Preemies' Thinking Skills Catch Up by Adolescence?
Study hints at the importance of nutrition and a stimulating home environment
The researchers noted that the only extremely preterm children who were included in the study were those with good fetal growth at the time of their birth. As a result, they said that the sample may not be representative of all preterm children, only the most neurologically normal.
One expert agreed that the research may not reflect the full spectrum of preemies.
"This is an abnormally rosy picture of preterm birth," said Dr. Catherine Herway, an assistant director of maternal-fetal medicine at Staten Island University Hospital, in New York City.
Herway added that she was concerned that research suggesting that problems of prematurity may be resolved by adolescence may fuel a current trend where women are asking that their babies be delivered a couple of weeks before their due date.
"The number one reason is that women are tired of being pregnant, don't like their swollen feet or the back pain, and I don't blame them. But it's a choice of putting up with the discomfort for the lifelong health of your child," Herway said.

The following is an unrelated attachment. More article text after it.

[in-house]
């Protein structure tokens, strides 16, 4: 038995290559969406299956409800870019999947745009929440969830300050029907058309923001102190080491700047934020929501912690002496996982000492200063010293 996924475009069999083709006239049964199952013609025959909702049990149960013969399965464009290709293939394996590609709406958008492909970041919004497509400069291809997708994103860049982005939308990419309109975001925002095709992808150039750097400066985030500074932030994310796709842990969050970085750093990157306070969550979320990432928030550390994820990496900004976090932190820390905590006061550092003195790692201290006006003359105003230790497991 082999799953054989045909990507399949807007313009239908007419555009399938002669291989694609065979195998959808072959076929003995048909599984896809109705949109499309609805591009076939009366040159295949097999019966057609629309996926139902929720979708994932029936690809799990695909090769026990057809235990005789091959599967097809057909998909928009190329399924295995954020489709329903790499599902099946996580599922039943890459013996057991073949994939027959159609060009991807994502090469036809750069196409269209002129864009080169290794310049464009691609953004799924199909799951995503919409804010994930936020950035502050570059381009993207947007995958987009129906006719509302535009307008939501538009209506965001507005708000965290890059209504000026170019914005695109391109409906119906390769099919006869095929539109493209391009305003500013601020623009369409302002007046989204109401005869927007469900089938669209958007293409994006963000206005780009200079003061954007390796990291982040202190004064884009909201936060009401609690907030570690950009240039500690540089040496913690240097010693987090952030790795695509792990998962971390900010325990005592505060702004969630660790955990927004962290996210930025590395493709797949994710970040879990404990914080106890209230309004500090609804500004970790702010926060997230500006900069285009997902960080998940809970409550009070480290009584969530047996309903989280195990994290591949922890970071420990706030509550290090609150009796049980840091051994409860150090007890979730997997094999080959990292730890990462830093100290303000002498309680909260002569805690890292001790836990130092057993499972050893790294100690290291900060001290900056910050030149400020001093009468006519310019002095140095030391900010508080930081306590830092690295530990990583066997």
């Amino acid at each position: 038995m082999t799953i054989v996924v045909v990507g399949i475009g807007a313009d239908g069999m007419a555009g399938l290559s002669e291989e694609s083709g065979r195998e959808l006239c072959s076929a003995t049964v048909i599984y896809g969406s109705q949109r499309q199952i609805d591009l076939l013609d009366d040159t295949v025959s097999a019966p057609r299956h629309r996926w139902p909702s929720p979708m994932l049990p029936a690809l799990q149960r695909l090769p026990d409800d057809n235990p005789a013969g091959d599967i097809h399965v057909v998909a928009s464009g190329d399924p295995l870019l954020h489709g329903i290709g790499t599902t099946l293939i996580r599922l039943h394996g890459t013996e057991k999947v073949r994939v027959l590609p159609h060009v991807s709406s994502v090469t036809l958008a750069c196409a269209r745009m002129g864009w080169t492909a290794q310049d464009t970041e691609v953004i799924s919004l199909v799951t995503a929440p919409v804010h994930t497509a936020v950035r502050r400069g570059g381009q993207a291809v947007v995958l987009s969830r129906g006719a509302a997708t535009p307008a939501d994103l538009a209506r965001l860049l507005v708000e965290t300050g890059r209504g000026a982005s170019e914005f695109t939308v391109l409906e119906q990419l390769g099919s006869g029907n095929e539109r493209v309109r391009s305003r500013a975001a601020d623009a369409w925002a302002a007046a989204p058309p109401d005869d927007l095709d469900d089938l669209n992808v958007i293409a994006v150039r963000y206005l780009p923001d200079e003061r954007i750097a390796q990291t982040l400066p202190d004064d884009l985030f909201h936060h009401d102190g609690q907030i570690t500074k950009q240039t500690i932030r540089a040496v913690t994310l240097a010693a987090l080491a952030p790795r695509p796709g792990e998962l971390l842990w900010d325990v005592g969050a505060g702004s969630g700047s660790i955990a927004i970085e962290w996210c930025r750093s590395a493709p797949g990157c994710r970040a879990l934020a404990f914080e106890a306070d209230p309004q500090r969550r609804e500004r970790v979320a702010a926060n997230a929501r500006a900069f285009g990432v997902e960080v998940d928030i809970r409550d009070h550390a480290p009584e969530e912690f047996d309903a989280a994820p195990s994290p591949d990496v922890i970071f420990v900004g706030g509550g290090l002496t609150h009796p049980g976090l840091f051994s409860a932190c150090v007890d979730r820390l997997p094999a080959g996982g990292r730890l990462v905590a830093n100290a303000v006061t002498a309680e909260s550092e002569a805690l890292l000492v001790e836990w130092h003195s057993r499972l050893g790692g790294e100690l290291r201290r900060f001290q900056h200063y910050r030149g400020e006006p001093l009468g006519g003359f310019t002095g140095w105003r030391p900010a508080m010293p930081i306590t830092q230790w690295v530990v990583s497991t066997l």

Neither Campbell nor Herway were involved in the study.
Campbell encouraged parents of preemies to monitor their children's development and make sure they are meeting the appropriate milestones. "It's not about money," she said. "Anyone can create different developmental stimuli, can talk to their children and introduce them to the world."
Yet, even with careful parental support, prematurity is a lifelong health risk, said Campbell. Adults who were preemies may have a higher risk of upper respiratory issues and metabolic syndrome, a combination of physiological abnormalities that increase the risk of cardiovascular disease and type 2 diabetes, she explained.
Adults who were preemies can also experience thinking challenges. On average, intellectual potential will be slightly diminished, Campbell explained. "If your genetic potential was supposed to be an IQ of 120, it would be about 110, depending on how little you were when you were born and how sick you were," she said.
Herway said more studies are needed to better understand the long-term outcomes of prematurity.
"Sometimes we see kids born at 26 weeks and they're totally normal," Herway said. "It's multi-factorial and we really don't understand it."